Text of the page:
The Provincial Development Unit is working through applications and projects to see where Provincial Growth Fund money can be repurposed for initiatives deemed more critical to fighting the economic impacts of the COVID-19 pandemic, Regional Economic Development Minister Shane Jones says. “We need to be throwing everything we have at ...
    BeehiveBy beehive.govt.nz
    12 hours ago
  • A million workers supported by Govt wage subsidy
    The Government’s wage subsidy to protect jobs and keep workers and businesses connected during the lockdown has now supported over a million New Zealanders, with $6.6 billion already paid out. “We’re supporting businesses to pay wages, and stay connected with their workers so that we are all in a better ...
    BeehiveBy beehive.govt.nz
    13 hours ago
  • Government helps Pacific communities fight COVID
    The Government is stepping up efforts to help protect New Zealand’s Pacific communities in the fight against COVID-19. Cabinet has agreed that $17 million will be allocated to support a COVID-19 Pacific Response Package, which will: Support Pacific health and disability services facing increased demand; Ramp up public health messaging ...
    BeehiveBy beehive.govt.nz
    17 hours ago
  • Statement from the Prime Minister on Dr David Clark
    “Yesterday evening the Health Minister advised me of his trip to a beach during the lockdown and offered his resignation,” Jacinda Ardern said.  “Under normal conditions I would sack the Minister of Health. What he did was wrong, and there are no excuses.  “But right now, my priority is our ...
    BeehiveBy beehive.govt.nz
    20 hours ago
  • Statement from David Clark
    Last night as part of my preparation for the Epidemic Response Committee, I provided the Prime Minister with a complete picture of my activity outside my home during Alert Level 4.  That included the fact that on the first weekend of the Alert Level 4 lockdown I drove my family ...
    BeehiveBy beehive.govt.nz
    20 hours ago
  • COVID-19 mental health support begins
    A range of support is being rolled out across New Zealand to help people look after their mental health during COVID-19 Health Minister David Clark said this morning. “COVID-19 has brought a lot of uncertainty into our lives and many of us will be feeling some level of distress or ...
    BeehiveBy beehive.govt.nz
    21 hours ago
  • New Zealanders in Peru to be assisted by Government charter flight
    The New Zealand Government has made arrangements to charter a flight for New Zealanders stranded in Peru to depart the country, following agreement with the Chilean government to allow the necessary transit through Chile, Foreign Affairs Minister Winston Peters announced today. “Like many travellers around the world at the moment, ...
    BeehiveBy beehive.govt.nz
    1 day ago
  • COVID-19 Hospital Preparation Well Advanced
    Hospital preparations for COVID-19 are well advanced says Health Minister David Clark. “Hospitals across New Zealand are repurposing buildings and training staff to get ready for COVID-19 patients. This gives me confidence that we are well prepared for any potential increase in COVID-19 patients needing hospital level care,” said David ...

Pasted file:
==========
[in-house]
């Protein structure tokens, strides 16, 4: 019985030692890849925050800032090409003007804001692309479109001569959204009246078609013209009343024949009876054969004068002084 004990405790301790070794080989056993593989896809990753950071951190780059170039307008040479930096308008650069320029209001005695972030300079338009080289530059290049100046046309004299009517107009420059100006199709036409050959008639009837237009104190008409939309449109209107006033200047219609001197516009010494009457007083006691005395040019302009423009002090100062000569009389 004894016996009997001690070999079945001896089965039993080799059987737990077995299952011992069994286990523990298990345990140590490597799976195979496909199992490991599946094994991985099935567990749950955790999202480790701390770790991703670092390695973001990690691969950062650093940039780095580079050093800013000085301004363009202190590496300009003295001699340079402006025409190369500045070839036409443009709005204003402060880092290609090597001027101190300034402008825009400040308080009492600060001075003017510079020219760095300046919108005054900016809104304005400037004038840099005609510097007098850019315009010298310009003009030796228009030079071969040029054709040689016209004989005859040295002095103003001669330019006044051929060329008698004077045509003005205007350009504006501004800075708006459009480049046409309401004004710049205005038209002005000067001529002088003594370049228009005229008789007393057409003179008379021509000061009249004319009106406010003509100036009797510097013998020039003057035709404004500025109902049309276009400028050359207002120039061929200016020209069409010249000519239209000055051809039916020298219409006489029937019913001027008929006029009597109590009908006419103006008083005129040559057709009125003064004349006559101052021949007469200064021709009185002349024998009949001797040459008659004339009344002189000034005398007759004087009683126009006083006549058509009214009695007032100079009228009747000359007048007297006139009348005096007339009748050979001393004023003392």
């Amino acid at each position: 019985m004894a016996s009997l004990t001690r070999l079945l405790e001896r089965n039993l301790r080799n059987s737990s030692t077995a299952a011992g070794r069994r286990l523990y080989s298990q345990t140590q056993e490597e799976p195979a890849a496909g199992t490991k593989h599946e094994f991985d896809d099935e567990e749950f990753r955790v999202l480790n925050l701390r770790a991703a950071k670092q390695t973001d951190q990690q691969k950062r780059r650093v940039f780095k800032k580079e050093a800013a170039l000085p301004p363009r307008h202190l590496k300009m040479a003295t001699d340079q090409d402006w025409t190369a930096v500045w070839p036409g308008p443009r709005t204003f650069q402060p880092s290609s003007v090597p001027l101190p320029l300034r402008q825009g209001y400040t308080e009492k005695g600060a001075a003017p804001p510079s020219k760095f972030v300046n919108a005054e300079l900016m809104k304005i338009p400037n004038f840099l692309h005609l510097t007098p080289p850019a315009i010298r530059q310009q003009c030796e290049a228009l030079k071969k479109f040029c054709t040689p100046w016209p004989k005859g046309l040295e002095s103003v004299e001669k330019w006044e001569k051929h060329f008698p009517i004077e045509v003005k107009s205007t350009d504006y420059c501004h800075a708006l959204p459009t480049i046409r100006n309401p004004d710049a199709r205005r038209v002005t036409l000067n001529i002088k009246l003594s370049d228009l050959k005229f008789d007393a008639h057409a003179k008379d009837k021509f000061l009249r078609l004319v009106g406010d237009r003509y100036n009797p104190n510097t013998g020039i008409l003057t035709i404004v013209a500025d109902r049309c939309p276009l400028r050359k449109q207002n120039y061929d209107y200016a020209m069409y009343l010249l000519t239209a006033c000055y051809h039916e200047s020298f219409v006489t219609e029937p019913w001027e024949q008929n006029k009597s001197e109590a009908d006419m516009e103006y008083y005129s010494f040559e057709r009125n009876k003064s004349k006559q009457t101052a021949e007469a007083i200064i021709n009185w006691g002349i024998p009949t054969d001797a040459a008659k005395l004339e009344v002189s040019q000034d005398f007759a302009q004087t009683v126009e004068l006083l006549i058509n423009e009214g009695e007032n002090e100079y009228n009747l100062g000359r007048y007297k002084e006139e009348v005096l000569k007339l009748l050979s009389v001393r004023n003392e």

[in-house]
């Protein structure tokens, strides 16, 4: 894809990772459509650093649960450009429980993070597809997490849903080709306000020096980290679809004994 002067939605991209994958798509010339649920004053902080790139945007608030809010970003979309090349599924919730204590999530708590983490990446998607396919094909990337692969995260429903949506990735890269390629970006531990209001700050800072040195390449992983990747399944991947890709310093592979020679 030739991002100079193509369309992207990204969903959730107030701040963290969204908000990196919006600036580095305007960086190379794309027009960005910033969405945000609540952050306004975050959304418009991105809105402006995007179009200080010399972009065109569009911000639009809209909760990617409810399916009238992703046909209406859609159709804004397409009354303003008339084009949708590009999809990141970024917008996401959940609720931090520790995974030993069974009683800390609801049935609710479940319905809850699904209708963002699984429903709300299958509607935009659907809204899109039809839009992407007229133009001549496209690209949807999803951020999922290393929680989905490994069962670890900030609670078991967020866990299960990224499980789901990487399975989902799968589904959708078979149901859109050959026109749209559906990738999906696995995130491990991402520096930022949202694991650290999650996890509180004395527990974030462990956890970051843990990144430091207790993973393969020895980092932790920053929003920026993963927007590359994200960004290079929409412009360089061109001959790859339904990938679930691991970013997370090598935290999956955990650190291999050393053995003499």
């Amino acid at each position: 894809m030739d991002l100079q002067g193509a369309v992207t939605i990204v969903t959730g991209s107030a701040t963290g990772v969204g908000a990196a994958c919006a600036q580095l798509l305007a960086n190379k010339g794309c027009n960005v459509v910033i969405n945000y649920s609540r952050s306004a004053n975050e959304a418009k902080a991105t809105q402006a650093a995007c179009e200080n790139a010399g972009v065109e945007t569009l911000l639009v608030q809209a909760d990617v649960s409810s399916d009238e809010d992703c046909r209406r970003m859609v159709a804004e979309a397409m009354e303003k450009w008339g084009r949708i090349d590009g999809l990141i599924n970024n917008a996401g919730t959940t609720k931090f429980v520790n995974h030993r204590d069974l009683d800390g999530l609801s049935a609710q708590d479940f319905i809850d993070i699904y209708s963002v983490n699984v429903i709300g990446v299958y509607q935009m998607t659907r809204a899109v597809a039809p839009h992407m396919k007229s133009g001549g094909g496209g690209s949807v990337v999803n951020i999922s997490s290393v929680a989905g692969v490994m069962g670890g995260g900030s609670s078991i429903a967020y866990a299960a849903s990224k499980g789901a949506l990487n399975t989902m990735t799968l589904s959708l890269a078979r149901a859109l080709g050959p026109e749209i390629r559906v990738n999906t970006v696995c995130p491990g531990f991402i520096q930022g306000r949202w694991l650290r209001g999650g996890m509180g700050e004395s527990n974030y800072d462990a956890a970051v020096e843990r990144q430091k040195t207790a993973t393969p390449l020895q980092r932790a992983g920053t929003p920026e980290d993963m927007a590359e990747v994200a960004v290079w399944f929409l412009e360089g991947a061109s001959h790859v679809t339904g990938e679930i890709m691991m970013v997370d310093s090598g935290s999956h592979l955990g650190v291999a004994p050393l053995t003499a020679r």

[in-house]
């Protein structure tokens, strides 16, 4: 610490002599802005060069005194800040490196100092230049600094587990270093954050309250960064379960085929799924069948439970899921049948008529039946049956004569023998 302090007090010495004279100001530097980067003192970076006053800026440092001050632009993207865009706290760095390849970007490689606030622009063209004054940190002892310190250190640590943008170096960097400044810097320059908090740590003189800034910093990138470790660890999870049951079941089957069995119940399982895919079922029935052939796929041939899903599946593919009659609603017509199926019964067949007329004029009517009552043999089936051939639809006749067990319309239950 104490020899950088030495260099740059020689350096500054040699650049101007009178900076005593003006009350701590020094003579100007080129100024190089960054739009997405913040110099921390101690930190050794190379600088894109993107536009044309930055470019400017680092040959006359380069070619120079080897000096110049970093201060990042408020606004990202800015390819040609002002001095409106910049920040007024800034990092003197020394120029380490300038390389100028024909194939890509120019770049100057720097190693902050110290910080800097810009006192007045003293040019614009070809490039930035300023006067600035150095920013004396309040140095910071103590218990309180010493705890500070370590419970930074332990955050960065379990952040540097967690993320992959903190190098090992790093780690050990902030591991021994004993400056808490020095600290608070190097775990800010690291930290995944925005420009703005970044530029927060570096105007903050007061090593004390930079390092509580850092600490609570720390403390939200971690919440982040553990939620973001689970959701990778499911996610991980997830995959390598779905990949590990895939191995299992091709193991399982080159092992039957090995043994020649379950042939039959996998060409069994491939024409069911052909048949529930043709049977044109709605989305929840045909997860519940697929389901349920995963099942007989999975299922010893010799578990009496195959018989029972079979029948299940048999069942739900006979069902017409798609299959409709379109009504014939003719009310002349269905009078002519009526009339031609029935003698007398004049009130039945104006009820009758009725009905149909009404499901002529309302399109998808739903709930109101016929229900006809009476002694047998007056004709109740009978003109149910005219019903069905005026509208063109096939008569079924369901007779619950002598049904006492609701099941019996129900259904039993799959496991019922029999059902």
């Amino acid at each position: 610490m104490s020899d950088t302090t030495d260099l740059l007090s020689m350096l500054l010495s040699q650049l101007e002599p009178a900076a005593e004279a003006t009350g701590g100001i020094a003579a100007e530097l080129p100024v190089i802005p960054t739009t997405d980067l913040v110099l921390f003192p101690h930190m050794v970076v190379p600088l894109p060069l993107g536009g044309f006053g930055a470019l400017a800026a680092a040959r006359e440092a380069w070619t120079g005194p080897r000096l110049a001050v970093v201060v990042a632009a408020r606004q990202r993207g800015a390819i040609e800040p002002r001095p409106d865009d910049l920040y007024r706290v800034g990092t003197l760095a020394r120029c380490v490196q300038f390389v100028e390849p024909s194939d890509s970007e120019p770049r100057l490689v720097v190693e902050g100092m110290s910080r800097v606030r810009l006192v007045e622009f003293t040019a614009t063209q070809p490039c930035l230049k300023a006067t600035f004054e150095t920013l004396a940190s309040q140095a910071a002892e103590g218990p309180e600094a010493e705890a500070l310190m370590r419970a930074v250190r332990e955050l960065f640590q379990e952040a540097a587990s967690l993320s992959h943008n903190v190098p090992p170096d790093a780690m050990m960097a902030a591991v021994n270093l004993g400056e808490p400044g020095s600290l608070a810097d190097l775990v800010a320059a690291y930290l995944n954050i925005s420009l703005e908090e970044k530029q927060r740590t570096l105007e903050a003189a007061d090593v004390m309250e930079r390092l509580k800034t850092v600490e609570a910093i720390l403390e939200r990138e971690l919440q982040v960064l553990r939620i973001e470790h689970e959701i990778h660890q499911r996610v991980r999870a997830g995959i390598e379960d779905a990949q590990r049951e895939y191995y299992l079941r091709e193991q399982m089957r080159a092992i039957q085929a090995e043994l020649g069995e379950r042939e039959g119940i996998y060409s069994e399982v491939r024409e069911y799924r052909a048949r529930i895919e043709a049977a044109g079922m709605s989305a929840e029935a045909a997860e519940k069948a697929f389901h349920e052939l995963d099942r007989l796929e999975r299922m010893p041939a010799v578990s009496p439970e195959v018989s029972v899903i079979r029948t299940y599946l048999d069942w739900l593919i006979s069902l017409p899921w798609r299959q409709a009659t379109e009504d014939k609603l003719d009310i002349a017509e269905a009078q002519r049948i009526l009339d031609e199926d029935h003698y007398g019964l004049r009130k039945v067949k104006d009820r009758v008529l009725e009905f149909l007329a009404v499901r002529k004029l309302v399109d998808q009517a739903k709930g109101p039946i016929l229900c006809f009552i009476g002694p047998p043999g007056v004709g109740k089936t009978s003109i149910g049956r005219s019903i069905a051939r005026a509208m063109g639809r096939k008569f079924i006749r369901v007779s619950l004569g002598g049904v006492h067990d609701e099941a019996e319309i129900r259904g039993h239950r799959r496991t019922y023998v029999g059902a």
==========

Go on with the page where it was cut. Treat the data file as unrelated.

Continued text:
BeehiveBy beehive.govt.nz
    4 days ago
  • Further measures to support businesses
    The Government will be introducing legislation to make changes to the Companies Act to help companies facing insolvency due to COVID-19 to remain viable and keep New Zealanders in jobs. The temporary changes include: Giving directors of companies facing significant liquidity problems because of COVID-19 a ‘safe harbour’ from insolvency ...
    BeehiveBy beehive.govt.nz
    4 days ago
  • Govt’s COVID plan, economic strength recognised
    The Government’s plan to cushion the blow of COVID-19 by supporting incomes, jobs and businesses, and position the economy to recover has been backed by another international report. International credit rating agency Moody’s today reaffirmed its highest Aaa credit rating on New Zealand, saying the economy is expected to remain ...
    BeehiveBy beehive.govt.nz
    5 days ago
  • Funding certainty for sports through COVID-19
    National sports organisations have been given certainty of funding to ensure they can remain viable through the COVID-19 pandemic, Sport and Recreation Minister Grant Robertson announced today. “The global spread of COVID-19 has had a significant impact on sport and recreation in New Zealand, including the cancellation or postponement of ...
    BeehiveBy beehive.govt.nz
    5 days ago
  • Butchers now allowed to process pork
    Changes have been made to allow butchers to process pork, only for supply to supermarkets or other processors or retailers that are open, Agriculture Minister Damien O’Connor has announced. “We carefully weighed the risk of allowing butchers to open their shops for retail customers, but the risk of spreading COVID-19 ...
    BeehiveBy beehive.govt.nz
    5 days ago